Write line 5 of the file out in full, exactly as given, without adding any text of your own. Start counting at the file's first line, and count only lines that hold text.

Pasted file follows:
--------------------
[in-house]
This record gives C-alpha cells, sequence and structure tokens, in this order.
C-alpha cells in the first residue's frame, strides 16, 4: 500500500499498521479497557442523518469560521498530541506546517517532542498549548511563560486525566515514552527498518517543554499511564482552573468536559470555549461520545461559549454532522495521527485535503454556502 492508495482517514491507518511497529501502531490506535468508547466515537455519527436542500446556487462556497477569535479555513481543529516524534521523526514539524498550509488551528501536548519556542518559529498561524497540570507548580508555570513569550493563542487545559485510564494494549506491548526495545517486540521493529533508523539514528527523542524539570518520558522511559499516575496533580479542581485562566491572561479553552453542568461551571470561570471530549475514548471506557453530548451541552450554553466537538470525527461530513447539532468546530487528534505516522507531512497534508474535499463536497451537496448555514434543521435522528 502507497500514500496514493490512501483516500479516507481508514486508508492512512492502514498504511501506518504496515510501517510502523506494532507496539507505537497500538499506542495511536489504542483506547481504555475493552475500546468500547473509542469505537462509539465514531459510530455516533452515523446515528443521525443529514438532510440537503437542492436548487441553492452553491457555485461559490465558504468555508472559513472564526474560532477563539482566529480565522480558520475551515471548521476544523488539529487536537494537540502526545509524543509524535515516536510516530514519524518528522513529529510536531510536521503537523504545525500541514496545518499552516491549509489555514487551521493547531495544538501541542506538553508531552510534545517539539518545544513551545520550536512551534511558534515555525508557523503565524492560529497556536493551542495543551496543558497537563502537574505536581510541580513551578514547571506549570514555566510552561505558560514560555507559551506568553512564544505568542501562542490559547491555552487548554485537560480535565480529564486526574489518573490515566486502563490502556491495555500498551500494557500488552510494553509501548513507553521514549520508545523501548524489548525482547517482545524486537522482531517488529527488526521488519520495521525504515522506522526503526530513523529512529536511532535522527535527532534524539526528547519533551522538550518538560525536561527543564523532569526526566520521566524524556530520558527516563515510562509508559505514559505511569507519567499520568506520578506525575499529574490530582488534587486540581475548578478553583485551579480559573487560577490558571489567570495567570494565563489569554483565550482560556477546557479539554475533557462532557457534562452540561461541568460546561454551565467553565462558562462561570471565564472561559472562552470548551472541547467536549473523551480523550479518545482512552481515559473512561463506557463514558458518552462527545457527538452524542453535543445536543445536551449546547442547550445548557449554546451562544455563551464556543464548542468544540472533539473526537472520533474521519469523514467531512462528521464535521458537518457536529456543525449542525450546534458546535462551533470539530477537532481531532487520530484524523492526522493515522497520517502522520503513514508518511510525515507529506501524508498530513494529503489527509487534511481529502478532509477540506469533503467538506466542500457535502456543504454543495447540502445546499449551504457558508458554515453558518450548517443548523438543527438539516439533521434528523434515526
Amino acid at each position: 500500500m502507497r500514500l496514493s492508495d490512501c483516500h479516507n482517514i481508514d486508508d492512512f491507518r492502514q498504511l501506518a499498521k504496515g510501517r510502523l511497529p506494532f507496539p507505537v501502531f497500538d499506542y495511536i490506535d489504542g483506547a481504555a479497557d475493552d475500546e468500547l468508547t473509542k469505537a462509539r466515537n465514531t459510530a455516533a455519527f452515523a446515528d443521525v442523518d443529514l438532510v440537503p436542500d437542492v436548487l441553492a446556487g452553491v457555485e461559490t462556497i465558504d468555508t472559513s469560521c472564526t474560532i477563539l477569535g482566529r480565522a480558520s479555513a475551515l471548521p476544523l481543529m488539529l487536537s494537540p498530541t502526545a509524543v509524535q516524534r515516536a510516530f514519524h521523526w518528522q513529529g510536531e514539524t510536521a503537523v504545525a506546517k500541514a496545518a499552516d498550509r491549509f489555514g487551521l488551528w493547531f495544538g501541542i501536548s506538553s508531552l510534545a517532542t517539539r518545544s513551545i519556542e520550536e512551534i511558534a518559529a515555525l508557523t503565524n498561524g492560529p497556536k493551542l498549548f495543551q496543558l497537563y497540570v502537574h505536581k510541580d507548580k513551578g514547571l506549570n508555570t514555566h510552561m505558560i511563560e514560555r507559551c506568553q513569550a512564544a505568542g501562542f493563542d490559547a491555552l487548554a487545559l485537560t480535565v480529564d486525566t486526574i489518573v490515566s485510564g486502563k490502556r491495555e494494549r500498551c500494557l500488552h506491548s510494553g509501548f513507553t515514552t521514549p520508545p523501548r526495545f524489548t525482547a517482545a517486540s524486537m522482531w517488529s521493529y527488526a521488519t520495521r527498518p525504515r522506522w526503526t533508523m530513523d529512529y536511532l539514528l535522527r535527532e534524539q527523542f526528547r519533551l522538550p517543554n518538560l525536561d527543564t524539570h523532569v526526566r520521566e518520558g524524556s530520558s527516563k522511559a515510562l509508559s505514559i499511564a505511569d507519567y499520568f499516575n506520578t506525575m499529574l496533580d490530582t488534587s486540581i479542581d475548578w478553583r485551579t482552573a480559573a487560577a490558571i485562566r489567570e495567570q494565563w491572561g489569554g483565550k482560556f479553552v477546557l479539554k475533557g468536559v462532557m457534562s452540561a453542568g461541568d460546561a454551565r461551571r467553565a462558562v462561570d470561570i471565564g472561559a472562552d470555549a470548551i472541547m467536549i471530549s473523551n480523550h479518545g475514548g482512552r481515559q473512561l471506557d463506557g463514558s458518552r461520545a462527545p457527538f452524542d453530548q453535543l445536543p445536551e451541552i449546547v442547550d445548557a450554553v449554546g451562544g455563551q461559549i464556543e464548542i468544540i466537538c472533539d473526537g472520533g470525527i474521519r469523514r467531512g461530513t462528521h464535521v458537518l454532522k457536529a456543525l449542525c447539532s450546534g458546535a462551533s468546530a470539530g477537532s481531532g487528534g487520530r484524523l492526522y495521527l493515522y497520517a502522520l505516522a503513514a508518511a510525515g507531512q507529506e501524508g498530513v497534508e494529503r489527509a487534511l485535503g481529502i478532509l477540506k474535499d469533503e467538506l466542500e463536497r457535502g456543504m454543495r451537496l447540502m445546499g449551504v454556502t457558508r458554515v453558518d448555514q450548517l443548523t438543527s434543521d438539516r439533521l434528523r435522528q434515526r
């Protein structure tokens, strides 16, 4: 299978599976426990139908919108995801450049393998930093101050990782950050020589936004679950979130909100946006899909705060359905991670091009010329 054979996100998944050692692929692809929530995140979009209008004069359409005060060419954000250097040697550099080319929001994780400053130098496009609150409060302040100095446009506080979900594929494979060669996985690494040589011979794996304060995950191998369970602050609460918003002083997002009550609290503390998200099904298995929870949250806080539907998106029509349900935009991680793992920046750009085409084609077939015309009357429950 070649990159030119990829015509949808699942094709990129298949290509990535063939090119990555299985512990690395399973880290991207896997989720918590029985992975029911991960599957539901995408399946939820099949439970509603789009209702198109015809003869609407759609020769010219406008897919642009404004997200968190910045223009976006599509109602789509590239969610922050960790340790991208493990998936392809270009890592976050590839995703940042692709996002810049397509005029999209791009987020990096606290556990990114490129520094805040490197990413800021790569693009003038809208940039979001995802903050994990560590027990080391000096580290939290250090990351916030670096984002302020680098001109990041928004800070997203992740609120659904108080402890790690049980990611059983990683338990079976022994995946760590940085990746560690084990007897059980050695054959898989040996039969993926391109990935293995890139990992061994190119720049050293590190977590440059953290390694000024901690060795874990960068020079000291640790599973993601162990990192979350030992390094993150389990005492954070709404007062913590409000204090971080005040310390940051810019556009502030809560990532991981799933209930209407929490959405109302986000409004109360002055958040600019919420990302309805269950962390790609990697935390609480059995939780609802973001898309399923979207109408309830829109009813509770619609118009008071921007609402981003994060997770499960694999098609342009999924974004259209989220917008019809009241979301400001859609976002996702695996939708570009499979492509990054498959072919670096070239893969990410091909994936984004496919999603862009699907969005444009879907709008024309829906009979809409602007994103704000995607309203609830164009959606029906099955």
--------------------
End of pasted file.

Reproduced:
């Protein structure tokens, strides 16, 4: 299978599976426990139908919108995801450049393998930093101050990782950050020589936004679950979130909100946006899909705060359905991670091009010329 054979996100998944050692692929692809929530995140979009209008004069359409005060060419954000250097040697550099080319929001994780400053130098496009609150409060302040100095446009506080979900594929494979060669996985690494040589011979794996304060995950191998369970602050609460918003002083997002009550609290503390998200099904298995929870949250806080539907998106029509349900935009991680793992920046750009085409084609077939015309009357429950 070649990159030119990829015509949808699942094709990129298949290509990535063939090119990555299985512990690395399973880290991207896997989720918590029985992975029911991960599957539901995408399946939820099949439970509603789009209702198109015809003869609407759609020769010219406008897919642009404004997200968190910045223009976006599509109602789509590239969610922050960790340790991208493990998936392809270009890592976050590839995703940042692709996002810049397509005029999209791009987020990096606290556990990114490129520094805040490197990413800021790569693009003038809208940039979001995802903050994990560590027990080391000096580290939290250090990351916030670096984002302020680098001109990041928004800070997203992740609120659904108080402890790690049980990611059983990683338990079976022994995946760590940085990746560690084990007897059980050695054959898989040996039969993926391109990935293995890139990992061994190119720049050293590190977590440059953290390694000024901690060795874990960068020079000291640790599973993601162990990192979350030992390094993150389990005492954070709404007062913590409000204090971080005040310390940051810019556009502030809560990532991981799933209930209407929490959405109302986000409004109360002055958040600019919420990302309805269950962390790609990697935390609480059995939780609802973001898309399923979207109408309830829109009813509770619609118009008071921007609402981003994060997770499960694999098609342009999924974004259209989220917008019809009241979301400001859609976002996702695996939708570009499979492509990054498959072919670096070239893969990410091909994936984004496919999603862009699907969005444009879907709008024309829906009979809409602007994103704000995607309203609830164009959606029906099955």